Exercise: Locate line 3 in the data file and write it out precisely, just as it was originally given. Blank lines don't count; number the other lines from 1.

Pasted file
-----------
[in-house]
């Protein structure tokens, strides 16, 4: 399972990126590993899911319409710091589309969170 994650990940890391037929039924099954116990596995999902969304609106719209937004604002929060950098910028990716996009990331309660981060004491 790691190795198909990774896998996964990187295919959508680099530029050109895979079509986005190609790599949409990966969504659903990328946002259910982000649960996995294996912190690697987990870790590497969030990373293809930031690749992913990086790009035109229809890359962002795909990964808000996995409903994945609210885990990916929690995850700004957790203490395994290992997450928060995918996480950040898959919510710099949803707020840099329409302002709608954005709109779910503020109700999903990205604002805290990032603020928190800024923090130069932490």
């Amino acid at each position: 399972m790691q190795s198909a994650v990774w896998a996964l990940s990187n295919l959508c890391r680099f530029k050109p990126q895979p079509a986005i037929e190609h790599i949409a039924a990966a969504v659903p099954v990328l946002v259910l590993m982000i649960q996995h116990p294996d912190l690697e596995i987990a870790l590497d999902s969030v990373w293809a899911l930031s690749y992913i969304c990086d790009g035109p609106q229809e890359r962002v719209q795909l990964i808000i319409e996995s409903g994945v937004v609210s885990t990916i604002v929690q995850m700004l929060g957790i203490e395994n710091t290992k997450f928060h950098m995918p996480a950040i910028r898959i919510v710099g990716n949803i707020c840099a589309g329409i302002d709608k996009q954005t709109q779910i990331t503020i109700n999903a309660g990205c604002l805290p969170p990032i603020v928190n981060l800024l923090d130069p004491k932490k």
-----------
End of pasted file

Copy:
């Amino acid at each position: 399972m790691q190795s198909a994650v990774w896998a996964l990940s990187n295919l959508c890391r680099f530029k050109p990126q895979p079509a986005i037929e190609h790599i949409a039924a990966a969504v659903p099954v990328l946002v259910l590993m982000i649960q996995h116990p294996d912190l690697e596995i987990a870790l590497d999902s969030v990373w293809a899911l930031s690749y992913i969304c990086d790009g035109p609106q229809e890359r962002v719209q795909l990964i808000i319409e996995s409903g994945v937004v609210s885990t990916i604002v929690q995850m700004l929060g957790i203490e395994n710091t290992k997450f928060h950098m995918p996480a950040i910028r898959i919510v710099g990716n949803i707020c840099a589309g329409i302002d709608k996009q954005t709109q779910i990331t503020i109700n999903a309660g990205c604002l805290p969170p990032i603020v928190n981060l800024l923090d130069p004491k932490k």